While additional axon guidance cues are known, and more surely remain to be identified, there is still only a small suite of factors in comparison to the high degree of complexity found in the nervous system. Importantly, members of the Slit, semaphoring, and netrin-1s families are multifunctional; their role in attraction or repulsion is defined by the axon population involved and developmental context in which pathfinding occurs. Indeed, some axons can switch responsiveness to a single cue dramatically over time. How is this plasticity achieved? Recently, a number of studies have begun to address how diverse outcomes are generated using the limited repertoire of guidance cues. It is becoming clear that both extrinsic and intrinsic factors modulate the behavior of developing axons, and that integration of signals from multiple guidance pathways is essential to coordinate directional pathfinding.
Axon guidance cues and their receptors are dynamically expressed in the embryonic nervous system. By controlling when and where transcription occurs, axon guidance can be coordinated in a precise spatiotemporal fashion. Visual system development in the frog Xenopus provides one example. We have seen that in the tadpole, which has laterally placed eyes, all axons cross to the contralateral side of the brain at the optic chiasm. However, after metamorphosis, medialward movement of the eyes results in their visual fields having a degree of overlap. To integrate information from the overlapping visual field, some axons must project to the ipsilateral side of the brain. This is achieved by the expression of repulsive ephrin-B at the chiasm during metamorphosis. Thus, late-born ventrotemporal axons expressing the Eph-B receptor are repelled from the chiasm, and project ipsilaterally (Figure 8a).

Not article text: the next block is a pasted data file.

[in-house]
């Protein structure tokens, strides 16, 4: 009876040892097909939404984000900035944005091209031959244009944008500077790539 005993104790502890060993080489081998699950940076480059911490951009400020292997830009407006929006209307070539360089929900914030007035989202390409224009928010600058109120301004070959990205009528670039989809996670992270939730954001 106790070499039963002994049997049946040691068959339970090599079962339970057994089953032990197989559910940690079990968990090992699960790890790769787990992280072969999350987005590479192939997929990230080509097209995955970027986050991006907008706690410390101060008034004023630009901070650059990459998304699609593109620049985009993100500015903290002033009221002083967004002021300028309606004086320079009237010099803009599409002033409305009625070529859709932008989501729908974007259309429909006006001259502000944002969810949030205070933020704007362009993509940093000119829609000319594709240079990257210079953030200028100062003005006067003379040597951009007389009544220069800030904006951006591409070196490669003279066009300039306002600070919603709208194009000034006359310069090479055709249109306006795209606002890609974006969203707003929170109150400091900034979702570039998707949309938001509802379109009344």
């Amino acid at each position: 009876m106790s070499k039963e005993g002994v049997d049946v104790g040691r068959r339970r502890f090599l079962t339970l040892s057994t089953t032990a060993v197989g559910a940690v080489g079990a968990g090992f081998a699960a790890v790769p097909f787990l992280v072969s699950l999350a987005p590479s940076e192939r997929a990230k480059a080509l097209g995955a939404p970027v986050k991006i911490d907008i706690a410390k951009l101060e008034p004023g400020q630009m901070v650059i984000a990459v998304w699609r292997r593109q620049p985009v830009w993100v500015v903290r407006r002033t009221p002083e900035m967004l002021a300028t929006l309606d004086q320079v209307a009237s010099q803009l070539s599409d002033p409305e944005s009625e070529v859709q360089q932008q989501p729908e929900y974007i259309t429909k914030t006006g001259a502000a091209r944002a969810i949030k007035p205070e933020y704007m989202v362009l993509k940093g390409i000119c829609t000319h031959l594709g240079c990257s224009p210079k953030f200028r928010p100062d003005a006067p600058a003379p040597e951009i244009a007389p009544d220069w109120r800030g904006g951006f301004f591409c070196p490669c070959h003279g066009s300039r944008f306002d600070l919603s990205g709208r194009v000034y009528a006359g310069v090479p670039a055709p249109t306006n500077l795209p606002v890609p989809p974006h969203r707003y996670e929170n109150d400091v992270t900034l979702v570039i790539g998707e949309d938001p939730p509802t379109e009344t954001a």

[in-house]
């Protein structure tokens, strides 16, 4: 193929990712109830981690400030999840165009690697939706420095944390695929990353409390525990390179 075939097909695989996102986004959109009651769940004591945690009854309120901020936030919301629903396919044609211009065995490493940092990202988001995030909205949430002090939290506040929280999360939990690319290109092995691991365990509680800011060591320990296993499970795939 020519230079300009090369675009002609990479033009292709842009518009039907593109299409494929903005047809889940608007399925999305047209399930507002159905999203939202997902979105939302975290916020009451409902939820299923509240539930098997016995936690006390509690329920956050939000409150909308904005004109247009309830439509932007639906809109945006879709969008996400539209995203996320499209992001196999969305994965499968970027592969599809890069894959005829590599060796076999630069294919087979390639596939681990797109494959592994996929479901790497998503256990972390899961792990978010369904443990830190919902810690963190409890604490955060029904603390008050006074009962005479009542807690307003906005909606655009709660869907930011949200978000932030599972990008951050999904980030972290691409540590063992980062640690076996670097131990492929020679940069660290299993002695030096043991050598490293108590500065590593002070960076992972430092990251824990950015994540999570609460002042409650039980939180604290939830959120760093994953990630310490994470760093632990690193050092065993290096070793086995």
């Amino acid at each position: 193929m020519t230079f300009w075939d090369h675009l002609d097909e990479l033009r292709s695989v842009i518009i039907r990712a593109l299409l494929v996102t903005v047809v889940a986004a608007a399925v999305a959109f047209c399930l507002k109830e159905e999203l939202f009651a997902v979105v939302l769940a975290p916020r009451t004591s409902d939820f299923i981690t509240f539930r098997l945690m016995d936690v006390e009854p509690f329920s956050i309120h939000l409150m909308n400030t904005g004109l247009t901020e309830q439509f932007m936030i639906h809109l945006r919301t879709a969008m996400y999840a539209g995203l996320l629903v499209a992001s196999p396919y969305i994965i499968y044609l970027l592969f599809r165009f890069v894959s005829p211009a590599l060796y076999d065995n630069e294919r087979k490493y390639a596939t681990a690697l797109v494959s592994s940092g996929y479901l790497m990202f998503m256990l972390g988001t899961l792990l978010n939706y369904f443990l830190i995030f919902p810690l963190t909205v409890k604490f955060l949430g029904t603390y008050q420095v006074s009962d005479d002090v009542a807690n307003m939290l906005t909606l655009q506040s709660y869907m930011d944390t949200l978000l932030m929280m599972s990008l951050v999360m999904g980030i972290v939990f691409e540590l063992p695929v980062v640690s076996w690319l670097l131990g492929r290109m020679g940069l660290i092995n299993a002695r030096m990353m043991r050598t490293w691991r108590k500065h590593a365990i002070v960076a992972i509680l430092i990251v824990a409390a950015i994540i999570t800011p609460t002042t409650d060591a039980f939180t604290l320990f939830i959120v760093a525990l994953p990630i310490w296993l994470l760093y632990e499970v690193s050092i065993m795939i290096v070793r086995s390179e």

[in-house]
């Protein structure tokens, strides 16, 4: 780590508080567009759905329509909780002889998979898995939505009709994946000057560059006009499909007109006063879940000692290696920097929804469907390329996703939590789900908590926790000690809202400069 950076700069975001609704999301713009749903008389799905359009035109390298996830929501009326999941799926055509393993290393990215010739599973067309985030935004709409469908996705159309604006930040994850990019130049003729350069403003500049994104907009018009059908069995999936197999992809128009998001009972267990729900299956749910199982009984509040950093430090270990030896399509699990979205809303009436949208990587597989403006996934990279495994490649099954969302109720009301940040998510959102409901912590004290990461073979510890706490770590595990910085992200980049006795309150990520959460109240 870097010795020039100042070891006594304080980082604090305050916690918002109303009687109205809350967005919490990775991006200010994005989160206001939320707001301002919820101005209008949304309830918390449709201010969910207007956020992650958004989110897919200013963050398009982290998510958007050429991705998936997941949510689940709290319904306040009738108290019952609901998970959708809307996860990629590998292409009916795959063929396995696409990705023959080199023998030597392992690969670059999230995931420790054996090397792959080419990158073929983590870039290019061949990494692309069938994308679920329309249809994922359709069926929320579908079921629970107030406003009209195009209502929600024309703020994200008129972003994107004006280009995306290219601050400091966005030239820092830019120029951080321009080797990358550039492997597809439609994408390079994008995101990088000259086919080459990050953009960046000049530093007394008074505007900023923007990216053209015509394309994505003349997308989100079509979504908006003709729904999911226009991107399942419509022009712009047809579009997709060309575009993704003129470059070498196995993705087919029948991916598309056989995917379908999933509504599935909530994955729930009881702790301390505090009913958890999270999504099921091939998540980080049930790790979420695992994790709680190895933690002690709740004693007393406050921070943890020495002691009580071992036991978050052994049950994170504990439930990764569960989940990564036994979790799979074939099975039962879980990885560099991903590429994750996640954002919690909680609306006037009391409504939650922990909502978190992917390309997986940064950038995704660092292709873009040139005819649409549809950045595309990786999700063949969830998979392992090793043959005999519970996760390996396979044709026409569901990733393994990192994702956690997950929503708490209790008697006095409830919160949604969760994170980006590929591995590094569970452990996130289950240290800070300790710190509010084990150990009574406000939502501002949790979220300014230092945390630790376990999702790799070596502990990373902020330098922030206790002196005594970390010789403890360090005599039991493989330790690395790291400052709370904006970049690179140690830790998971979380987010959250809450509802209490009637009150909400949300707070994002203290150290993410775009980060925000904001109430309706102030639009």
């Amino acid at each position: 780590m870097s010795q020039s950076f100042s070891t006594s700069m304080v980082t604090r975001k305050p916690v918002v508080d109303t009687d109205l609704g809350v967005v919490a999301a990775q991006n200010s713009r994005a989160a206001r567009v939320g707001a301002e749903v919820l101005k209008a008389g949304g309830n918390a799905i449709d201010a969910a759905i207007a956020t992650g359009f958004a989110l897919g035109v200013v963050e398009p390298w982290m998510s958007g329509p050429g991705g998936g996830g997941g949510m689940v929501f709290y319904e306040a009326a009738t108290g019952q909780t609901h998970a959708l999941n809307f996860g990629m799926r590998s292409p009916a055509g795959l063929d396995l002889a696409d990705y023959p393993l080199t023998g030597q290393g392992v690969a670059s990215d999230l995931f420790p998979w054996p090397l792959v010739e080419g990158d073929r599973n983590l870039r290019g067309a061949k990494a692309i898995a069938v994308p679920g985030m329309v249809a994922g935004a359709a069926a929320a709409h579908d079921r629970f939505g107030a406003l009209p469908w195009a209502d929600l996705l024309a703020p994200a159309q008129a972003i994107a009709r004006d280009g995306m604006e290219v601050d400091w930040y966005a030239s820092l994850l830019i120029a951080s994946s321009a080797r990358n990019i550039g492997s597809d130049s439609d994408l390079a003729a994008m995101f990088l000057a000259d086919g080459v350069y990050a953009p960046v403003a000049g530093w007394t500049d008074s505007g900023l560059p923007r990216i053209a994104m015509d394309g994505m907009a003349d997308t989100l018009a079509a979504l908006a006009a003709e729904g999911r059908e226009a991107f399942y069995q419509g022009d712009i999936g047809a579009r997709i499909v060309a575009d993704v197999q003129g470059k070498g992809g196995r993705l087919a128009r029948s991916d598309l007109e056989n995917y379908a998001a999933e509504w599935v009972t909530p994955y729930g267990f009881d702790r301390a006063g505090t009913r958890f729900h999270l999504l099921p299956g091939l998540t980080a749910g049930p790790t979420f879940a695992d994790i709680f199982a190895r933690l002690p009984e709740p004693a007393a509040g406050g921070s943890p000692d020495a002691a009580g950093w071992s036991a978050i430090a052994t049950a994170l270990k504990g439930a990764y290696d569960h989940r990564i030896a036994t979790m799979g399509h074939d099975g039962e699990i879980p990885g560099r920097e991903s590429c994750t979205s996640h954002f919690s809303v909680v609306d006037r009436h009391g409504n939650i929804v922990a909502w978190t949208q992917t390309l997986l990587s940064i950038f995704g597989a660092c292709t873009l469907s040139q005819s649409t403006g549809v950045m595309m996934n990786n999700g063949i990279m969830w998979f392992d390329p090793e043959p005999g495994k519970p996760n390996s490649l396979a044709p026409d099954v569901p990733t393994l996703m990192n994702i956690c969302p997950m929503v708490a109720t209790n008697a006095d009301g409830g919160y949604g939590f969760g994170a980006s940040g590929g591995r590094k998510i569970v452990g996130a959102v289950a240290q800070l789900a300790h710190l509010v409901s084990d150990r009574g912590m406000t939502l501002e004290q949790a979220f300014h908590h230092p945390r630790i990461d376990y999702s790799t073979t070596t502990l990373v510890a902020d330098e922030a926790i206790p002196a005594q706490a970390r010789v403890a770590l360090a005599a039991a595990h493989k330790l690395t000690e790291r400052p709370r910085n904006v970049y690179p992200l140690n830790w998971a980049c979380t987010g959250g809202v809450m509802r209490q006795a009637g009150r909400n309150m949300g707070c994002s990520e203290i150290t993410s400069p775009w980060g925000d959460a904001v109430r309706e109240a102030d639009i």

The activity of guidance ligands and receptors is also controlled at the post-transcriptional level. For example, Slit2 can bind extracellular proteins including laminin and various proteoglycans, which may modulate its activity and presentation. Other instances of post-transcriptional control include alternative splicing, proteolytic cleavage and receptor shedding, receptor inactivation, and selective trafficking.
Selective trafficking of Robo at the midline crossing in Drosophila commissural axons provides a good example for the post-transcriptional control. As we have already mentioned, though these neurons express Robo from an early stage, it is not present on the surface of precrossing axons because of the presence of the Comm, an intracellular sorting receptor, that traffics Robo to lysosomes (Figure 8b; Keleman et al., 2005).
The discovery of polyribosomes located beneath postsynaptic sites on dendrites (Steward and Levy, 1982; Steward and Fass, 1983) and the identification of various mRNA species specifically localized within dendrites (Garner et al., 1988) suggest that compartmentalized synthesis of protein occurs in neurons. Altough the existence of local translation in dendrites has been widely accepted, the question of whether or not translation occurs in axons has remained more controversial. In invertebrate axons such as the squid giant axon and the marine gastropod Aplysia, all of the necessary components for RNA translation and a variety of mRNA species have been identified (reviewed in Alvarez et al., 2000). In vitro experiments using fractions isolated from squid axons (Ingoglia et al., 1983) and synaptosomes (Ingoglia et al., 1983) have demonstrated that axonal protein can occur in axons. In vertebrates, ribosomes have
Premetamorphosis -only contralateral projections
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